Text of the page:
Archive for September, 2016

‘Without Prejudice’ rules ok?

In October 2014 we looked at the much used but sadly oft misused words ‘without prejudice’ in the light of the High Court decision in Avonwick Holdings Ltd v Webinvest Ltd and another [2014] EWHC 3322 (Ch).  With great speed an appeal was taken to and heard by the Court of Appeal.  Judgement was given by Lord Justice Lewison.  He held “There are two bases for the operation of the without prejudice rule.  The first rests on public policy and that policy is to encourage people to settle their differences.  However, in order for that head of public policy to be engaged there must be a dispute. … The other basis for the rule is contractual, that is by contract the parties may extend the usual ambit of the without prejudice rule.”

Lord Justice Lewison considered the case and determined that “On the facts of this case, in my judment the judge was right to say there was no dispute at the time the communications took place” and, in relation to the second basis for operating the without prejudice rule, “Freedom of contact is a basic principle of English law.  If A and B agree for valuable consideration that their communications will not be used in civil proceedings in court, I find it difficult to see why, as a matter of principle, the court should not uphold their agreement.”  However, he continued “This must however be done by agreement.  One person cannot unilaterally impose a rule on another.”  He found there was no agreement.  Hence, the High Court decision was upheld and the appeal dismissed.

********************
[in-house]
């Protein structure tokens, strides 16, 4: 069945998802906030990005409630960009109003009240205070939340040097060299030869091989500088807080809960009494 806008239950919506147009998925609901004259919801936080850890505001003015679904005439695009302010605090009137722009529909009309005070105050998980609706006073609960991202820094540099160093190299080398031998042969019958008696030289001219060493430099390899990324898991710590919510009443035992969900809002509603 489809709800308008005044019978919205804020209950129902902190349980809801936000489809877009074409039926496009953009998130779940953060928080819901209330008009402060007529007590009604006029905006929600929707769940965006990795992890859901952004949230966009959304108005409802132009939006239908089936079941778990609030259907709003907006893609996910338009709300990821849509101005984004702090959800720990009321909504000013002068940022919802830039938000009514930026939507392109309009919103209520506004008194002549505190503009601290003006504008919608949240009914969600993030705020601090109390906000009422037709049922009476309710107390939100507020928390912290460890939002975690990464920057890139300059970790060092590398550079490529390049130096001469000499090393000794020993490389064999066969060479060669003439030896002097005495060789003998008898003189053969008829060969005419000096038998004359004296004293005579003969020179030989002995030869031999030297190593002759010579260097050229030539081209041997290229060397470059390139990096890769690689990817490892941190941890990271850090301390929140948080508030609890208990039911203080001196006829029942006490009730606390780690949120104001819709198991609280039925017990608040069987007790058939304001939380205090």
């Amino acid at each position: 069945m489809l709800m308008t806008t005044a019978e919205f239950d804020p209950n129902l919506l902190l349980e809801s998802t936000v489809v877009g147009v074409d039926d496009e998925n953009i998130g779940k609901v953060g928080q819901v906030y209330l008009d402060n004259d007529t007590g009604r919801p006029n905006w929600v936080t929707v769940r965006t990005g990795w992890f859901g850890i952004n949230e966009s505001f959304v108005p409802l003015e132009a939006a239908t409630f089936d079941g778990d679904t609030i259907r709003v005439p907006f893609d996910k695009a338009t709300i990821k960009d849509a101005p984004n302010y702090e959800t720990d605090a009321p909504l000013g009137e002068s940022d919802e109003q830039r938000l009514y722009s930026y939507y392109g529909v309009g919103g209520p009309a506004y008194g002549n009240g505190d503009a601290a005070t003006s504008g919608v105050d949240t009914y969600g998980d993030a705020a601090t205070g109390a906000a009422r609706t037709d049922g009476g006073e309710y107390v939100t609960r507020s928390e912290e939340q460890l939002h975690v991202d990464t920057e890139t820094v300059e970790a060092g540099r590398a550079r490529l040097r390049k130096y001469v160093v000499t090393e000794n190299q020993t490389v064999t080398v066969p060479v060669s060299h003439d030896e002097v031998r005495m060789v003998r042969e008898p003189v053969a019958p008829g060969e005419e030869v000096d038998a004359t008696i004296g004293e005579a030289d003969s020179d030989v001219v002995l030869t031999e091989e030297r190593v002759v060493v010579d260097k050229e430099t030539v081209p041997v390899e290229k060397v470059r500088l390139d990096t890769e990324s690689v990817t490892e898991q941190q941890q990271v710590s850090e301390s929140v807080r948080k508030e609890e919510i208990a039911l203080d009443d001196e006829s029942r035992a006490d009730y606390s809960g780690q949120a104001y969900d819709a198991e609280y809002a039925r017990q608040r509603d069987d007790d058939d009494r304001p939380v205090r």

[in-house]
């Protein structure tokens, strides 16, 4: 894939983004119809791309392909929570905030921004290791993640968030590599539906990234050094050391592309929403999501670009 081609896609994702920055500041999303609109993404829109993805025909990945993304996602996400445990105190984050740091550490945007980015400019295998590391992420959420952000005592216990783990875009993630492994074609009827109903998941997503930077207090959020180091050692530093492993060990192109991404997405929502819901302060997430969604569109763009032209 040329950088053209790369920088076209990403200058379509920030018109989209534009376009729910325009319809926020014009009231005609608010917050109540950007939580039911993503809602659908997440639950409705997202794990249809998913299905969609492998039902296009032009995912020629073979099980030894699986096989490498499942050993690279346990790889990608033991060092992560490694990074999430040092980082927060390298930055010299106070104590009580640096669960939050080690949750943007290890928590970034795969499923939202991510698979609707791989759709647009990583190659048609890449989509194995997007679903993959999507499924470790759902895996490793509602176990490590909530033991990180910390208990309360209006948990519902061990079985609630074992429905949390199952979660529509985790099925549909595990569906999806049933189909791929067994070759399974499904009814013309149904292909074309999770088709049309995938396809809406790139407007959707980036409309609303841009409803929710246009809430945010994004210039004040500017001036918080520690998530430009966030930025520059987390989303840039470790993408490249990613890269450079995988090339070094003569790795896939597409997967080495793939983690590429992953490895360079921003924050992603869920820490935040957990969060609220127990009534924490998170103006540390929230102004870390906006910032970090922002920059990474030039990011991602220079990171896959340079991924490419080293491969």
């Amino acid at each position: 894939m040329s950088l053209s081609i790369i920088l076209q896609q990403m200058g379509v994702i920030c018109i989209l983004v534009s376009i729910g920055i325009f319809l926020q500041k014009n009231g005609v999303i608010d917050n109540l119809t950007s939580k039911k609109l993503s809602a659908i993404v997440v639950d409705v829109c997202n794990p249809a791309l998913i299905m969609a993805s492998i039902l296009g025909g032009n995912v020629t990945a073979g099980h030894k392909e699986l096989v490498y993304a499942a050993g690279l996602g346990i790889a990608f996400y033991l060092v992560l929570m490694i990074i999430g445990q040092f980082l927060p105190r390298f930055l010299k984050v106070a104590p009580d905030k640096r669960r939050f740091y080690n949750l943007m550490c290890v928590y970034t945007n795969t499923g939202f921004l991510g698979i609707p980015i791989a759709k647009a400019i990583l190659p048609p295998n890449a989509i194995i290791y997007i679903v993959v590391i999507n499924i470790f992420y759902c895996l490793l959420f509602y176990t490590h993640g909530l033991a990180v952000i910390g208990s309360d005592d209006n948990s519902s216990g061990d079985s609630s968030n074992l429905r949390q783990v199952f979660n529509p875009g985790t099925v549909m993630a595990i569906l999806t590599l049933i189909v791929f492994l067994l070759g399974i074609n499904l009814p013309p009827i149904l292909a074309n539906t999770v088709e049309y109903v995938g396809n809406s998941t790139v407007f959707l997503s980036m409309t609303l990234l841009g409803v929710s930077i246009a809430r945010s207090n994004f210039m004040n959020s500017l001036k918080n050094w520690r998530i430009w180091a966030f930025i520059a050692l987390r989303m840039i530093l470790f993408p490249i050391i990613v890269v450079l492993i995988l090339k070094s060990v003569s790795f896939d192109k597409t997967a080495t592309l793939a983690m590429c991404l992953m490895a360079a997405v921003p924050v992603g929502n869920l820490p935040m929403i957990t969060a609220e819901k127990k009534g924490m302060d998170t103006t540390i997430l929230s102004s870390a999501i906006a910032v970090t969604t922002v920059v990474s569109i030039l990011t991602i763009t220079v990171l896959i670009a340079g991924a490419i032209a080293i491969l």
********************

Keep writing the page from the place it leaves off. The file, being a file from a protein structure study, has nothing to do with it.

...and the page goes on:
The Court of Appeal in Gresham Pension Trustees v Cammack [2016] EWCA Civ 655 re-confirms that without prejudice privilege cannot be waived unilaterally.  Following late settlement of a dispure, the parties agreed costs should be decided by the trial judge.  Counsel for the claimant showed the judge an undisclosed attendance note referring to settlement discussions between counsel for each party.  As a result, the judge ordered the defendant to pay the claimant’s costs from the discussion date.  However, the Court of Appeal considered it to be “plain beyond any argument” that the recorded conversations were ‘without prejudice’.  The defendant had not consented to waive privilege.  The note was, therefore, wrongly put before the judge and hence use of his discretion re costs was flawed.

Use of the words ‘without prejudice’ must be handled with care and with full knowledge of the implications.  If you wish to hear more, why not contact Hatherleigh Training?